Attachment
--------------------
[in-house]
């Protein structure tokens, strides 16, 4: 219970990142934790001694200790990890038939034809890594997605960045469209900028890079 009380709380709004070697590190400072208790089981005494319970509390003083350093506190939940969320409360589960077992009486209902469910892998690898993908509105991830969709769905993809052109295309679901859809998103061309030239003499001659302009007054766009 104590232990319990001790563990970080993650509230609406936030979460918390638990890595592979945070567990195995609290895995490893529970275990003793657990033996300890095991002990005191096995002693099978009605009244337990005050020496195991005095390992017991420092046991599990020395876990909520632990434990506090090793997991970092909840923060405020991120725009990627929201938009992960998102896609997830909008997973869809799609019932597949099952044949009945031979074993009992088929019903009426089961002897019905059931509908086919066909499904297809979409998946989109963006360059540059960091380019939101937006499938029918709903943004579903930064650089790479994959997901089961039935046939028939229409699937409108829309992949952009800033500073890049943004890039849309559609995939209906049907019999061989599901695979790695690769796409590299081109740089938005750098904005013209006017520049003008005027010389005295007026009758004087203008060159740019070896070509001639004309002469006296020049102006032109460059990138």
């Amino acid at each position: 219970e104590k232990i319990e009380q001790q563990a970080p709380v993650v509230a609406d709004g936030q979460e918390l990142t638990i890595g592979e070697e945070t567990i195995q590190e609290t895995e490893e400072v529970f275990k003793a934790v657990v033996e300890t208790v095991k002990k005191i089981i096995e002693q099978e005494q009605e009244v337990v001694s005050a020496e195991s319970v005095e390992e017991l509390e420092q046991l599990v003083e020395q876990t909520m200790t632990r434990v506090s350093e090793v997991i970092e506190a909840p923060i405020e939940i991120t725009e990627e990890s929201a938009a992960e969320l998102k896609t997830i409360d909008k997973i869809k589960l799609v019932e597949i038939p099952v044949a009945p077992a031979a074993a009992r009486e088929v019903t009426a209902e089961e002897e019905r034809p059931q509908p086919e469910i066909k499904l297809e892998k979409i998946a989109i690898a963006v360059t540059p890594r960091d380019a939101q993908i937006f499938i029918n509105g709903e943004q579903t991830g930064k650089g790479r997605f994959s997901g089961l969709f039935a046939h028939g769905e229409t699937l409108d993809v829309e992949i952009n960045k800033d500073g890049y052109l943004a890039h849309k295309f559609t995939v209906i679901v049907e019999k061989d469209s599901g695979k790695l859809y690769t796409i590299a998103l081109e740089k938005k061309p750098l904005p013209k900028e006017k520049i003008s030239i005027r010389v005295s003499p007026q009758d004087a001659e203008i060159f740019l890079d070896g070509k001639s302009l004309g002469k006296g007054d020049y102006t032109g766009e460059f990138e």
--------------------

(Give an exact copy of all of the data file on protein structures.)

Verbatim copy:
[in-house]
């Protein structure tokens, strides 16, 4: 219970990142934790001694200790990890038939034809890594997605960045469209900028890079 009380709380709004070697590190400072208790089981005494319970509390003083350093506190939940969320409360589960077992009486209902469910892998690898993908509105991830969709769905993809052109295309679901859809998103061309030239003499001659302009007054766009 104590232990319990001790563990970080993650509230609406936030979460918390638990890595592979945070567990195995609290895995490893529970275990003793657990033996300890095991002990005191096995002693099978009605009244337990005050020496195991005095390992017991420092046991599990020395876990909520632990434990506090090793997991970092909840923060405020991120725009990627929201938009992960998102896609997830909008997973869809799609019932597949099952044949009945031979074993009992088929019903009426089961002897019905059931509908086919066909499904297809979409998946989109963006360059540059960091380019939101937006499938029918709903943004579903930064650089790479994959997901089961039935046939028939229409699937409108829309992949952009800033500073890049943004890039849309559609995939209906049907019999061989599901695979790695690769796409590299081109740089938005750098904005013209006017520049003008005027010389005295007026009758004087203008060159740019070896070509001639004309002469006296020049102006032109460059990138």
């Amino acid at each position: 219970e104590k232990i319990e009380q001790q563990a970080p709380v993650v509230a609406d709004g936030q979460e918390l990142t638990i890595g592979e070697e945070t567990i195995q590190e609290t895995e490893e400072v529970f275990k003793a934790v657990v033996e300890t208790v095991k002990k005191i089981i096995e002693q099978e005494q009605e009244v337990v001694s005050a020496e195991s319970v005095e390992e017991l509390e420092q046991l599990v003083e020395q876990t909520m200790t632990r434990v506090s350093e090793v997991i970092e506190a909840p923060i405020e939940i991120t725009e990627e990890s929201a938009a992960e969320l998102k896609t997830i409360d909008k997973i869809k589960l799609v019932e597949i038939p099952v044949a009945p077992a031979a074993a009992r009486e088929v019903t009426a209902e089961e002897e019905r034809p059931q509908p086919e469910i066909k499904l297809e892998k979409i998946a989109i690898a963006v360059t540059p890594r960091d380019a939101q993908i937006f499938i029918n509105g709903e943004q579903t991830g930064k650089g790479r997605f994959s997901g089961l969709f039935a046939h028939g769905e229409t699937l409108d993809v829309e992949i952009n960045k800033d500073g890049y052109l943004a890039h849309k295309f559609t995939v209906i679901v049907e019999k061989d469209s599901g695979k790695l859809y690769t796409i590299a998103l081109e740089k938005k061309p750098l904005p013209k900028e006017k520049i003008s030239i005027r010389v005295s003499p007026q009758d004087a001659e203008i060159f740019l890079d070896g070509k001639s302009l004309g002469k006296g007054d020049y102006t032109g766009e460059f990138e």